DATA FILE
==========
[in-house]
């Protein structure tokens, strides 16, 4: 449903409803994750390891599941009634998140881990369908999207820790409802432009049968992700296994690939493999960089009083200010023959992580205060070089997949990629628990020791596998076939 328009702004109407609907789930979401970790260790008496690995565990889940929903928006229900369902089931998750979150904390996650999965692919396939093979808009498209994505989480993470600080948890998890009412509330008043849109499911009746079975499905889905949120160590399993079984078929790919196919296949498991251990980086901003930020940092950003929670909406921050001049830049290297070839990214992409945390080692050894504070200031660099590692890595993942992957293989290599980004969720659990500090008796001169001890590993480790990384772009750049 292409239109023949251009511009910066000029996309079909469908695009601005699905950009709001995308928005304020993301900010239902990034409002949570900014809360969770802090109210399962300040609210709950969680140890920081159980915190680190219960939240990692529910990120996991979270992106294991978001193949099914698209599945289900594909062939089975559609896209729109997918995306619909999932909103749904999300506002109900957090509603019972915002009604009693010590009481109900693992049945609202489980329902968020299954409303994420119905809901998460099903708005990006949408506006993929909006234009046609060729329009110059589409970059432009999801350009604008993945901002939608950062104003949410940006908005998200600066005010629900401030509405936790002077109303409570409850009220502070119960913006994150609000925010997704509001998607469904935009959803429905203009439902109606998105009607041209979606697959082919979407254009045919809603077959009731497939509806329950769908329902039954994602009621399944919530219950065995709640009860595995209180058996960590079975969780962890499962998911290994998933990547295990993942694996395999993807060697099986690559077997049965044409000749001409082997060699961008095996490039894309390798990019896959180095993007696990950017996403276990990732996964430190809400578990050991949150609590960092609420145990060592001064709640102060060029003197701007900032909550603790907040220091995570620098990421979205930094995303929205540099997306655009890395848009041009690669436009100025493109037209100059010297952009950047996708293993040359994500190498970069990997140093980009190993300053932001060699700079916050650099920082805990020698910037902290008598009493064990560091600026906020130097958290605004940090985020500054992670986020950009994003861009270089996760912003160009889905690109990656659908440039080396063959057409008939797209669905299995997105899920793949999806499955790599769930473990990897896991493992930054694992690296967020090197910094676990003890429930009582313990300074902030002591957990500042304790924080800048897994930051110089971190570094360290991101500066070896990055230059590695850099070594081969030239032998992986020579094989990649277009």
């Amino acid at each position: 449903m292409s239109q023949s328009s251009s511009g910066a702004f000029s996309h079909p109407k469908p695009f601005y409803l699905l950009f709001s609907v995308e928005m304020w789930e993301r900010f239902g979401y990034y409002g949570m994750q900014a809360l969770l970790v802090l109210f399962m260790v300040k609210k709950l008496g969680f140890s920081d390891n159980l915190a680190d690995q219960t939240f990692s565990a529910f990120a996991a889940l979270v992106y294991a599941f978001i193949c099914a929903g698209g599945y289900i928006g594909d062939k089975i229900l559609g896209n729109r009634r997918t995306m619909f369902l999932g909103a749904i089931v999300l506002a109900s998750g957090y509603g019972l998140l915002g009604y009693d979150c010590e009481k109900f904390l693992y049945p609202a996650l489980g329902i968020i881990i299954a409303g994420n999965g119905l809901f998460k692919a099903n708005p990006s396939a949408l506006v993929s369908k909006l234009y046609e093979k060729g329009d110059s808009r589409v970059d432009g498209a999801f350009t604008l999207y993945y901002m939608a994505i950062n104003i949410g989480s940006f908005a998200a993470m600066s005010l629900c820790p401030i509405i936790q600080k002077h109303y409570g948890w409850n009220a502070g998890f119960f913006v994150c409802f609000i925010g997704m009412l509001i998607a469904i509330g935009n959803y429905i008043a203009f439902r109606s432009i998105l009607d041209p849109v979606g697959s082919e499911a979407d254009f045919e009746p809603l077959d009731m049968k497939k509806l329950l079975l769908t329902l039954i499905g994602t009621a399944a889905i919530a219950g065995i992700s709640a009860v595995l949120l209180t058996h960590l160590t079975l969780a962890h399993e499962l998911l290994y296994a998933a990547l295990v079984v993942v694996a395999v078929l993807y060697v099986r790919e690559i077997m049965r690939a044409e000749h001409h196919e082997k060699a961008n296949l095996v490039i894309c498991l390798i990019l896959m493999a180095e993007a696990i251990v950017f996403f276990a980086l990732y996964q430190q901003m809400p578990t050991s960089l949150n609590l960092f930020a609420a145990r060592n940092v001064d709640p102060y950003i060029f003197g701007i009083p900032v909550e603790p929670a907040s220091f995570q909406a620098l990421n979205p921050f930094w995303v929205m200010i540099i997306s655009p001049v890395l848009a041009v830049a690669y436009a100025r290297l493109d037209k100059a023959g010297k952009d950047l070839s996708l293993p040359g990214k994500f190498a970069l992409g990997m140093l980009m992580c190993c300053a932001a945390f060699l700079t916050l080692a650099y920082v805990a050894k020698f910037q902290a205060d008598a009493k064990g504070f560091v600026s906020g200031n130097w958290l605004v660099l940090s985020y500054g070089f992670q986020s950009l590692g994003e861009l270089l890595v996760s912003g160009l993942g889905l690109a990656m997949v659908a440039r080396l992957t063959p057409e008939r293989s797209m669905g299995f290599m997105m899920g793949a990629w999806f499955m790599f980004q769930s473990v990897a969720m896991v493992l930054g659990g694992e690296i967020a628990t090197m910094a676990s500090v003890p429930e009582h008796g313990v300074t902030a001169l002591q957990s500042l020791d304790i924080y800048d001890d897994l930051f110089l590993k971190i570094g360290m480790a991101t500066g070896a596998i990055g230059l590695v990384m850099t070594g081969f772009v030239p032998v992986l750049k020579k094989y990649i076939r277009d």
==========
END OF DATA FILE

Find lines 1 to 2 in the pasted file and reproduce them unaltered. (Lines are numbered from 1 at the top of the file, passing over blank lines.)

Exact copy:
[in-house]
């Protein structure tokens, strides 16, 4: 449903409803994750390891599941009634998140881990369908999207820790409802432009049968992700296994690939493999960089009083200010023959992580205060070089997949990629628990020791596998076939 328009702004109407609907789930979401970790260790008496690995565990889940929903928006229900369902089931998750979150904390996650999965692919396939093979808009498209994505989480993470600080948890998890009412509330008043849109499911009746079975499905889905949120160590399993079984078929790919196919296949498991251990980086901003930020940092950003929670909406921050001049830049290297070839990214992409945390080692050894504070200031660099590692890595993942992957293989290599980004969720659990500090008796001169001890590993480790990384772009750049 292409239109023949251009511009910066000029996309079909469908695009601005699905950009709001995308928005304020993301900010239902990034409002949570900014809360969770802090109210399962300040609210709950969680140890920081159980915190680190219960939240990692529910990120996991979270992106294991978001193949099914698209599945289900594909062939089975559609896209729109997918995306619909999932909103749904999300506002109900957090509603019972915002009604009693010590009481109900693992049945609202489980329902968020299954409303994420119905809901998460099903708005990006949408506006993929909006234009046609060729329009110059589409970059432009999801350009604008993945901002939608950062104003949410940006908005998200600066005010629900401030509405936790002077109303409570409850009220502070119960913006994150609000925010997704509001998607469904935009959803429905203009439902109606998105009607041209979606697959082919979407254009045919809603077959009731497939509806329950769908329902039954994602009621399944919530219950065995709640009860595995209180058996960590079975969780962890499962998911290994998933990547295990993942694996395999993807060697099986690559077997049965044409000749001409082997060699961008095996490039894309390798990019896959180095993007696990950017996403276990990732996964430190809400578990050991949150609590960092609420145990060592001064709640102060060029003197701007900032909550603790907040220091995570620098990421979205930094995303929205540099997306655009890395848009041009690669436009100025493109037209100059010297952009950047996708293993040359994500190498970069990997140093980009190993300053932001060699700079916050650099920082805990020698910037902290008598009493064990560091600026906020130097958290605004940090985020500054992670986020950009994003861009270089996760912003160009889905690109990656659908440039080396063959057409008939797209669905299995997105899920793949999806499955790599769930473990990897896991493992930054694992690296967020090197910094676990003890429930009582313990300074902030002591957990500042304790924080800048897994930051110089971190570094360290991101500066070896990055230059590695850099070594081969030239032998992986020579094989990649277009």